“Right now we’re taking actual counts of the vehicles because we want to get an accurate account of how many cares are on there right now so that we can do the same calculations that were originally done to make sure it gives an actual picture of the level of service. We don’t need a study to tell us that but it helps us to show the data point of how it’s operating according to traffic engineering formulas,” he said.
Rael said the Canyon/Diamond intersection was bad even before the Canyon Road construction work began. The reason is that if that intersection was planned today, it would not pass any sort of engineering standards because the signal lights intersections on Diamond Drive are so close together that they don’t allow for proper spacing.
“One of the intersections would have to be spaced out and access to the side streets would be an issue. We couldn’t solve that today. It would take a lot of right-of-way acquisition either from the hospital to the south or from the school to the north. There are residential streets tying in as well as the ‘Lemon Lot’. We’ve built ourselves into a corner with this sort of situation. Those are the fixed conditions that we have and we can’t change them right now. That is why we’re seeing a lot of this congestion – because those intersections aren’t properly in place – but there’s nothing we can do right now,” he said.
Asked why the road diet can’t be removed on Trinity, Rael said to change it back would require a couple of things.
“If Council told us tomorrow to change it back this is what would happen. First of all we would have to obliterate the old striping, which would have to be ground off or power-washed off if that’s even a possibility. Both of those would require closures in order to work safely so that just makes it way worse. We can’t do that now,” he said. “The Canyon Road variable wasn’t known at the time the road diet was put in place. We could have theoretically moved cars onto Canyon Road but we would have been seeing tons of backup on Central Avenue all day long. If this was reversed, Central Avenue would just be a nightmare because it’s narrower and smaller. Restriping is not impossible but it would take some time. I don’t think I would recommend that right now during the Canyon Road closure.”
Asked if it would be possible to use cones and barrels to alter the traffic pattern through the road diet area, Rael said he probably would not recommend using traffic cones either because it would probably be a maintenance nightmare of always trying to keep them in place.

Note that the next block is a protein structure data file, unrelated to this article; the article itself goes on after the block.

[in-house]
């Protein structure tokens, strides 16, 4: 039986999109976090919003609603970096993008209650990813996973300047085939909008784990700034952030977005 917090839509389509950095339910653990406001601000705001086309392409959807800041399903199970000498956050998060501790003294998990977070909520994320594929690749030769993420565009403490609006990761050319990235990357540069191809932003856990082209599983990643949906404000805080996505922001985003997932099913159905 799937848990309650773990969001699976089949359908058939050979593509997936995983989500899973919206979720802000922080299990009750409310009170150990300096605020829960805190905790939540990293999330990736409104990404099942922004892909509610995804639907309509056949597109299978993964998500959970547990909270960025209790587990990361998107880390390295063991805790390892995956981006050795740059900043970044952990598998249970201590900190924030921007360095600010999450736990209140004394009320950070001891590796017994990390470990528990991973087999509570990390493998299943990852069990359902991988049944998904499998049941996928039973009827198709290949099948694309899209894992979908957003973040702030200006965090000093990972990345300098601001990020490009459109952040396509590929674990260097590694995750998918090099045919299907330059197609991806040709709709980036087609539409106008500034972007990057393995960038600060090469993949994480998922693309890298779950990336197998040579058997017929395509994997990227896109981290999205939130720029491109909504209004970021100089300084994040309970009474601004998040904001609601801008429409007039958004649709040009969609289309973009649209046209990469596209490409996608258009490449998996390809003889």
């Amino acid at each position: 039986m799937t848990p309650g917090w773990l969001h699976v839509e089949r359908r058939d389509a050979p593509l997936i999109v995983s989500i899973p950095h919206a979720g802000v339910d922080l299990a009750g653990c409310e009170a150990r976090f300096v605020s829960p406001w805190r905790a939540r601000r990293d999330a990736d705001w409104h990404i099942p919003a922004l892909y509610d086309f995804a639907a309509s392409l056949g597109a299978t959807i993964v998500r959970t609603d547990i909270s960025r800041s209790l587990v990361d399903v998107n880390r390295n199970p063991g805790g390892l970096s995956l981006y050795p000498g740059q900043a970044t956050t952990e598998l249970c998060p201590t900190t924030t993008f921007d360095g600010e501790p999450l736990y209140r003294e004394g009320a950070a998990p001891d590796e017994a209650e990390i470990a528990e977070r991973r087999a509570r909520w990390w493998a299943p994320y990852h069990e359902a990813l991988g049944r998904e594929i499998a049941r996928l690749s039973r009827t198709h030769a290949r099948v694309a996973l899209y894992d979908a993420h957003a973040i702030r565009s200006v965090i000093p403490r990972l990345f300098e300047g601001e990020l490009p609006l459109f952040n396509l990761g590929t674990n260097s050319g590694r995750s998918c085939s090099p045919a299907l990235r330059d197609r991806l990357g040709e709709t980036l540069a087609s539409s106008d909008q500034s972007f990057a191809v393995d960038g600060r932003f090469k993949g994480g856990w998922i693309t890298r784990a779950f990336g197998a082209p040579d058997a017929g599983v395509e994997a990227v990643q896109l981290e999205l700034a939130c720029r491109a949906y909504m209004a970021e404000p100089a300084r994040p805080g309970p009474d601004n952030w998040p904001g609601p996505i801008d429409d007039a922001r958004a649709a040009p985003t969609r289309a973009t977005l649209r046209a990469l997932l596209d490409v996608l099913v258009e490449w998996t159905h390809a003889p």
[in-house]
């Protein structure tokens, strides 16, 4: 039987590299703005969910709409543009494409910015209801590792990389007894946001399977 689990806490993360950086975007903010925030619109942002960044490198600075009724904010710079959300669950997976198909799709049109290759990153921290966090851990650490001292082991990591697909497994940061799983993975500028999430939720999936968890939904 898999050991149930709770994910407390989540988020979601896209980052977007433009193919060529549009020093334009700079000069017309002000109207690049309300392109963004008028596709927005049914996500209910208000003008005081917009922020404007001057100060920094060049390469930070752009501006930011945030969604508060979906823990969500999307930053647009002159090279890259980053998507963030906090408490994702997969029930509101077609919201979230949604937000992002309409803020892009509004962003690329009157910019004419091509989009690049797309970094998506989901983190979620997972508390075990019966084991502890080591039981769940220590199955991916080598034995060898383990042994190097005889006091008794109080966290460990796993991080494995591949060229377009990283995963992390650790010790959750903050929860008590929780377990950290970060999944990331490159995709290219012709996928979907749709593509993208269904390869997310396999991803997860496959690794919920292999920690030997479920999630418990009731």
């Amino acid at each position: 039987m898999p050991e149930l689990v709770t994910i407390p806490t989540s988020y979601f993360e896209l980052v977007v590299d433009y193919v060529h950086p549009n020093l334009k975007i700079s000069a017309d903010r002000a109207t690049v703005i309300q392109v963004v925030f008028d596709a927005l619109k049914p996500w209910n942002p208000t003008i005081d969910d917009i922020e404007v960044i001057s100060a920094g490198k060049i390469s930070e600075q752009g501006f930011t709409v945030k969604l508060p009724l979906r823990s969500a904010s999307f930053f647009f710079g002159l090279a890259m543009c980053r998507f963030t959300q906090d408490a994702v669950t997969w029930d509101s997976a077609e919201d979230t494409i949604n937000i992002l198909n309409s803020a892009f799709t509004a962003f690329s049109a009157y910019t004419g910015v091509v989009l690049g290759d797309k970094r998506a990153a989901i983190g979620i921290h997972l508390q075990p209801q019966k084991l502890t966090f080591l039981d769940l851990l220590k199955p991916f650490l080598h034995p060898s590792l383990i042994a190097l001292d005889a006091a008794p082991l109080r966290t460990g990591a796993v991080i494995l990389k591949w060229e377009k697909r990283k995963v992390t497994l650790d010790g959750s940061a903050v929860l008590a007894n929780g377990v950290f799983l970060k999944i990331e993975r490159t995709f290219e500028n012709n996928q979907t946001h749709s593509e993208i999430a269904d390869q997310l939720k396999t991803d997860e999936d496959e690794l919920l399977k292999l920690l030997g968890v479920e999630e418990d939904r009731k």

“We’d have conflicting movements throughout the whole corridor of trying to get through the intersections, the left turns, all those different things. And we’d probably need thousands of cones. With Canyon Road being closed, if we were to go back to the four lanes we wouldn’t have a dedicated bike lane east to west in the community,” he said. “It’s also important to note that this is temporary and that it’s because Canyon Road is closed.”
The actual timeframe for the completion of the Canyon Road project is late October or November Rael said and although he agrees it is currently “painful” so far the work is moving along well.
“The contractor is doing a really good job of keeping that traffic moving and coordinating with the Aquatic Center, the apartments and the Catholic Church,” he said.
Rael noted that there is never a good time to do the work and that if it wasn’t done this summer the same issues would arise next summer.
“Our biggest recommendation to the public would be if we could get people to carpool to and from the Lab temporarily because getting the number of vehicles off the road would really help solve this. There are tweaks we can do such as signal timing and signage and we’re exhausting those temporary changes that we can do right now,” he said.
“If more students were to ride school buses or public transportation that would be great. Kids being dropped off and using the overpass would be a big solution too because it would reduce the turns down into Canyon Road. We’re starting conversations with LANL to see if they can encourage carpooling which would be ideal but we can’t tell them to do that. If they could stagger lunchtimes or stagger exit times at lunch and at the end of the day that would really help. Just reducing the number of cars during the peak times would really help,” he said.